↑ Palusami (taro leaves cooked in fresh coconut cream), breadfruit, fried fish, chop suey and rice ↑ 

I was lucky enough to experience six different to’onai’is.  One of them in particular stands out fondly in my memory.  My parents had come over to visit me and we were invited to lunch at a friends parents house.  The parent’s didn’t speak any English but they made us feel so welcome and treated us incredibly well.  We were sat underneath a fan and given soft drinks (they were a Mormon family) while we watched a baby play with some toys on the floor in front of us  Shortly after we arrived one of the younger family members bought us a hot towel to wipe our hands on (we were given the towel first, then the parents, and then my friends).  Then it was time for lunch and we were shown to a large table laden with all of Samoa’s finest cuisine.  Pork, taro, fish, and breadfruit all cooked in the umu so they had a lovely smoky dimension, as well as palusami (taro leaves cooked in fresh coconut cream) and oka (raw tuna in lemon juice with coconut cream, cucumber and chilli).

We as the guests were invited to eat first, and one of the children stood over the table with a fan keeping any flies at bay.  As we were devouring the delicious food, the baby in front of us grew tired and was put to bed on a mattress on the far side of the room. An older child of around five was summoned, given a fan and instructed to sit with the infant keeping her cool while she slept.  Incredibly she did so without hesitation or complaint – and when we left half an hour later she was still dutifully fanning her little sister.  As we were walking out and expressing our thanks, we caught a glimpse of the kitchen where around twenty people were huddled around a table eating what we recognised as the leftovers of our lunch spread. Needless to say we were more than a little embarrassed, but my friends explained to me it’s just the Samoan way – Fa’aSamoa.

The Samoan people really do go above and beyond. If you ever get the chance to visit try to stay in a family run accommodation in one of the villages so you have the chance to experience genuine Samoan hospitality and cooking.  I promise you won’t be disappointed.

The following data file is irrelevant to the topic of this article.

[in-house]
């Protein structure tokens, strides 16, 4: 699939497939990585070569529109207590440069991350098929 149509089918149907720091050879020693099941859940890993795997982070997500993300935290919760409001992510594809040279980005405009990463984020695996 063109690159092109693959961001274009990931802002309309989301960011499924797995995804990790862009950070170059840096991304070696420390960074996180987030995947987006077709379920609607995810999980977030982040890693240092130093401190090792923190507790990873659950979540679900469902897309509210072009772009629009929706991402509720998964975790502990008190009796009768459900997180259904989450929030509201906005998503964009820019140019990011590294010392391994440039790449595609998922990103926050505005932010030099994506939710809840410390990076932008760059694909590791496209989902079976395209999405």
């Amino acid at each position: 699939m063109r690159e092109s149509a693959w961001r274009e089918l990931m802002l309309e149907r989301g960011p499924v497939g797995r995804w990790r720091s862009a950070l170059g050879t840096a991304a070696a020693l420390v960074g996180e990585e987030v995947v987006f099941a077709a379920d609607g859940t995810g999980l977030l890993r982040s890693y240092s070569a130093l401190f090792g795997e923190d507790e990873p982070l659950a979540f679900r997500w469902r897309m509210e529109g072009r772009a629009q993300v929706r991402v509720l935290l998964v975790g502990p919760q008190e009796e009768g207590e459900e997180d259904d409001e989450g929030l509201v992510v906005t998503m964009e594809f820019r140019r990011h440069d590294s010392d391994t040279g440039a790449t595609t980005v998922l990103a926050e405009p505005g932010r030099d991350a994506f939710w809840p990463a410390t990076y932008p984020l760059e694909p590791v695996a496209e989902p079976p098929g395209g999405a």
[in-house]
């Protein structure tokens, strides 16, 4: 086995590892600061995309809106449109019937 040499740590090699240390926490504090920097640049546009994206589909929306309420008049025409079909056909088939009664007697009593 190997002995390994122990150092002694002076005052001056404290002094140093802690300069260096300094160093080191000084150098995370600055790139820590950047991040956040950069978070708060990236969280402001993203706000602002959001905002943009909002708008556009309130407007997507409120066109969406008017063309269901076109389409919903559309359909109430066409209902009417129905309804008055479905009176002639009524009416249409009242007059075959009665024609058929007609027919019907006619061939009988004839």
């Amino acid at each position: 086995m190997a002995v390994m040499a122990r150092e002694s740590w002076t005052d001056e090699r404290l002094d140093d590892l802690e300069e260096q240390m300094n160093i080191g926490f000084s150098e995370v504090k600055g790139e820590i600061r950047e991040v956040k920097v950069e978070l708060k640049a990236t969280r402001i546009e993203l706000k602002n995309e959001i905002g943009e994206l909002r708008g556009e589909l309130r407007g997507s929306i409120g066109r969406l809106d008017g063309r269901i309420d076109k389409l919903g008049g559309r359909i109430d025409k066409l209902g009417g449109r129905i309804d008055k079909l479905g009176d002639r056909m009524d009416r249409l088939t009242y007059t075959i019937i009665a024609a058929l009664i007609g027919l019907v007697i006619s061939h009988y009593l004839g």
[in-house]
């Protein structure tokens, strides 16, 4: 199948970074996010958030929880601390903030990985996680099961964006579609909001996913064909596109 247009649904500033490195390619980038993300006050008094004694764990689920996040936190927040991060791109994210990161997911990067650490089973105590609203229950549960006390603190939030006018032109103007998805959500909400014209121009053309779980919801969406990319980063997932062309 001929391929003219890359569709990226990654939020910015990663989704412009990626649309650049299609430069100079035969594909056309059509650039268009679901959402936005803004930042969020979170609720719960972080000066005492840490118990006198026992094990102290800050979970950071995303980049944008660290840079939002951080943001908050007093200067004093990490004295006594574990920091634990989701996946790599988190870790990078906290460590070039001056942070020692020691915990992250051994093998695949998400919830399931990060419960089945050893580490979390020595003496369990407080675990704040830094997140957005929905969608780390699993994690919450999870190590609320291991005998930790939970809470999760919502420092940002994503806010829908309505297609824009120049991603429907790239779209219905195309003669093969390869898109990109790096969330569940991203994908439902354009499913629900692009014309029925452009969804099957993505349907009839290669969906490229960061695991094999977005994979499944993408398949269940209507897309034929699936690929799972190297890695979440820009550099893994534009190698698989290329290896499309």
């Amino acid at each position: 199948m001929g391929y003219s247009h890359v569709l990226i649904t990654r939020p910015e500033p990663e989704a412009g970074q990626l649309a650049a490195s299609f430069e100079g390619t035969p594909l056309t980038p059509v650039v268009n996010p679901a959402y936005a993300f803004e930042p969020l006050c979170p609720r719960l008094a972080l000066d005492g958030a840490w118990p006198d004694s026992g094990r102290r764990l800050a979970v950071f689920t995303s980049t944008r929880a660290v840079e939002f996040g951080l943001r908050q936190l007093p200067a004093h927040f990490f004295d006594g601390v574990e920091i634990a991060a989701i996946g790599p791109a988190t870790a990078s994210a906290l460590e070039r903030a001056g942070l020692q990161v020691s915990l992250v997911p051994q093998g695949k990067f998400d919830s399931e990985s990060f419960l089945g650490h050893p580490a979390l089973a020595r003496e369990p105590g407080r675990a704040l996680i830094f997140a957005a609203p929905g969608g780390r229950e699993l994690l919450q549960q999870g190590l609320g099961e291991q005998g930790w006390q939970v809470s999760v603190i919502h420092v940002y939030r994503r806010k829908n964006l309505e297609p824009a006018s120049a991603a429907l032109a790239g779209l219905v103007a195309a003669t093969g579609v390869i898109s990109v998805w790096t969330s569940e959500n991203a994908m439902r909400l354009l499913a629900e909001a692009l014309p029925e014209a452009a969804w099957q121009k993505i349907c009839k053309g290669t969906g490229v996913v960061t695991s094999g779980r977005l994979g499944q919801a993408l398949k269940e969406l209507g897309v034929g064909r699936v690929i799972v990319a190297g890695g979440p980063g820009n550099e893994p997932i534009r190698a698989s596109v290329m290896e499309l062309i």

Do anthropologists get culture shock?

May 10, 2015

In 2009 I took an elective paper called ‘Intro to Anthropology’ to fill a gap in my course requirements. I had never heard the word anthropology before and I had no idea what it was or what anthropologists did. By the end of the semester I was enamoured to the point of changing my major from psychology to anthro. One of the first books I read for that course was a classic text by one of the founders of modern anthropology Malinowski – he pioneered the methods of living with another culture and immersing yourself in their language, beliefs and practices. His book detailed his time spent in New Guinea studying the Trobriand Islanders. Ever since reading it I wanted to follow in his footsteps and land myself on an exotic island where I would befriend the local peoples, learn their customs and converse with them in their native tongues.

Fast forward to 2013 and I was given this opportunity when I enrolled in my master’s degree, and my wonderful supervisors were wholeheartedly supportive of my idea to go to Samoa. Due to time and financial constraints I was only able to plan a trip for six weeks but I did so with the utmost enthusiasm. I found myself a Samoan tutor and visited her regularly, I read voraciously and I filled my suitcases with gifts for everyone from the Head of State to children in the village I would be staying in.

I was prepared for some adjustments when I arrived. I knew it would be hot, and I would be alone and it would take some time to befriend the local people and gain their trust.  But, I was filled with a naive enthusiasm and belief that because I had worked so hard to get there and prepared so well I wouldn’t face too many challenges. Boy was I wrong! I spent my first week absolutely miserable, often in tears and feeling completely lost both personally and academically.

I faced a few major challenges;

Language barriers.